Skateboarding film wins prestigious award

A film produced by a University of Sussex academic about the battle to save a valuable London skate spot came away with a top prize at the Arts and Humanities Research Council’s annual Research in Film Awards at London last night (10 November).

‘You Can’t Move History’ is about Long Live South Bank’s campaign to save the Undercroft Skate Spot from redevelopment by Lambeth Council in 2013.

The documentary was produced by Dr Pollyanna Ruiz, lecturer in media and communications at the University of Sussex, alongside Dr Tim Snelson from UEA, Dr Rebecca Madgin from Glasgow University and Dr David Webb from Newcastle University, in collaboration with the Brazen Bunch. It was directed by skater turned filmmaker Winstan Whitter. 

The team beat four other shortlisted films and hundreds of other submissions to the prize at an awards ceremony held at BAFTA and will receive £2,000 towards their future filmmaking ambitions from the AHRC. The film can be viewed online here

Commenting on the award, Dr Ruiz said: “The whole team is shocked but honoured to have been given such recognition by the Arts and Humanities Research Council, as the standard of the other nominees was so high.

“It’s fantastic to have had the creativity and commitment of the skaters recognised by such a prestigious prize, as working with them has been a wonderful experience for all of us!”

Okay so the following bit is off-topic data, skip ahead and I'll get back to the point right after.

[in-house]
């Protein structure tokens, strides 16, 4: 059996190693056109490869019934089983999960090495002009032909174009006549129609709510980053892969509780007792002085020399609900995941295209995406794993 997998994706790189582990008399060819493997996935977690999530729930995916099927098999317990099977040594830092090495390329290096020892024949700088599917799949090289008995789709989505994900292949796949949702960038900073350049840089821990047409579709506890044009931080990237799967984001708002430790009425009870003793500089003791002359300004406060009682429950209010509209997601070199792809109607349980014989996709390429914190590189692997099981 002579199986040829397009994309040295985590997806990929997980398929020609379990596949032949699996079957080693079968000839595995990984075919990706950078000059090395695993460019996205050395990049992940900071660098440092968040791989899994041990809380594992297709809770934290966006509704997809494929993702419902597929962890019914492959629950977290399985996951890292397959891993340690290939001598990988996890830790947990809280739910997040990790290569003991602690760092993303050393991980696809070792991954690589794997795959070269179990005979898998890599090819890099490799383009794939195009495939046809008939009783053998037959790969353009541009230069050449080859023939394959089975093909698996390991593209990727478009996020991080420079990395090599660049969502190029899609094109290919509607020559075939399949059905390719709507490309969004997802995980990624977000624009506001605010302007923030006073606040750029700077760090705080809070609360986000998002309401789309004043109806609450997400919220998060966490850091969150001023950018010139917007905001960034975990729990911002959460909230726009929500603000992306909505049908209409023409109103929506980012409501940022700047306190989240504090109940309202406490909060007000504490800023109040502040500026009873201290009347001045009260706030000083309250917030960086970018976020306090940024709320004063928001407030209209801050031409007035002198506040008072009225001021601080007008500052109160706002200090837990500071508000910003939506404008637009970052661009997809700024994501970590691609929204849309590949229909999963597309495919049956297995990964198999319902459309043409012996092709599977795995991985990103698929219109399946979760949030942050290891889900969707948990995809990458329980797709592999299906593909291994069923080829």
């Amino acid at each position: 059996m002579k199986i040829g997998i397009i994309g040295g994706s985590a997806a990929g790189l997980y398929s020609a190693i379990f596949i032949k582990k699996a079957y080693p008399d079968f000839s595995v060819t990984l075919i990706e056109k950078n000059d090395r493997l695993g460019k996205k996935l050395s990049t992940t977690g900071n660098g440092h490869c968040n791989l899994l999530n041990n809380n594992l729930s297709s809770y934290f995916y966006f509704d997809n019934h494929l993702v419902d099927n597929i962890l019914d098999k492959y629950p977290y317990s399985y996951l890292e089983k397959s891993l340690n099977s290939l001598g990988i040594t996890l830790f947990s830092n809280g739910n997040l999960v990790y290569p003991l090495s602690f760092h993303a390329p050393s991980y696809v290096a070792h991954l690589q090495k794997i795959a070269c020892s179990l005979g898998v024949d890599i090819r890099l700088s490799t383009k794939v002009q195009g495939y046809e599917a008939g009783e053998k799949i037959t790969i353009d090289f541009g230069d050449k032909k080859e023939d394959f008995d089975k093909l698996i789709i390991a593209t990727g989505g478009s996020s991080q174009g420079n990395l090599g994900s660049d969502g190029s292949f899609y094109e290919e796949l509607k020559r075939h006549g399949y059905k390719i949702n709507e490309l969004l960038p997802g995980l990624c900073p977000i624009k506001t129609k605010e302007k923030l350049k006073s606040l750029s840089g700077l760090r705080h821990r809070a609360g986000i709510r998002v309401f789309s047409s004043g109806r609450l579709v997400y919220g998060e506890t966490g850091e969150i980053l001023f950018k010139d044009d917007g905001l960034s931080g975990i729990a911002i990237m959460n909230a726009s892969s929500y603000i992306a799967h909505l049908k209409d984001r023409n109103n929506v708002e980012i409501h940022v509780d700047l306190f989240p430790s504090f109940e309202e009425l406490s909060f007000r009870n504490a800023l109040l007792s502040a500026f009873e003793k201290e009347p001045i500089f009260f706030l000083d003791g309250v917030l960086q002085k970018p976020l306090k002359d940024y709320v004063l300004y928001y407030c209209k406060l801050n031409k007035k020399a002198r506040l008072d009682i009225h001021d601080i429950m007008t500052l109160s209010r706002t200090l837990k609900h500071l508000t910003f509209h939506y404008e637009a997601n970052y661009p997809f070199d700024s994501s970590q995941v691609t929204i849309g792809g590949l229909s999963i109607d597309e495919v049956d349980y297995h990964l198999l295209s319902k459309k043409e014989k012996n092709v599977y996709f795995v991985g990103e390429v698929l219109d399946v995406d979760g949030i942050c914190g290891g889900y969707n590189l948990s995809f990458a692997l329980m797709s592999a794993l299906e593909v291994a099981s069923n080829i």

Using evocative fish-eye filming techniques and a simple colour palette, Whitter’s film aims to take the viewer to the heart of the skating experience and capture the artistry and talent involved. 

Featuring footage of and interviews with people associated with the Undercroft and the skaters who call it a home from home, the work seeks to highlight the inherent value in such an organically emergent community that maintains a unique cultural identity among the identikit chain outlets along the South Bank.

With no soundtrack except for the constant rhythm of clicks, drops and evocative echoes of hard wheels rolling and spinning on concrete, the judges called the film an ‘innovative, clever journey through heritage, youth perspective and architecture.’

Set up in 2015, the Research in Film Awards celebrate short films, up to 30 minutes long, that have been made about the arts and humanities and their influence on our lives.

The five films were selected from shortlist of 25 covering stories from across the world, and addressing a wide range of subjects from landscape and environmental change to capital punishment, people trafficking, and poverty.

All the winning films can be viewed by visiting the AHRC website.

By: Patrick Reed
Last updated: Wednesday, 16 November 2016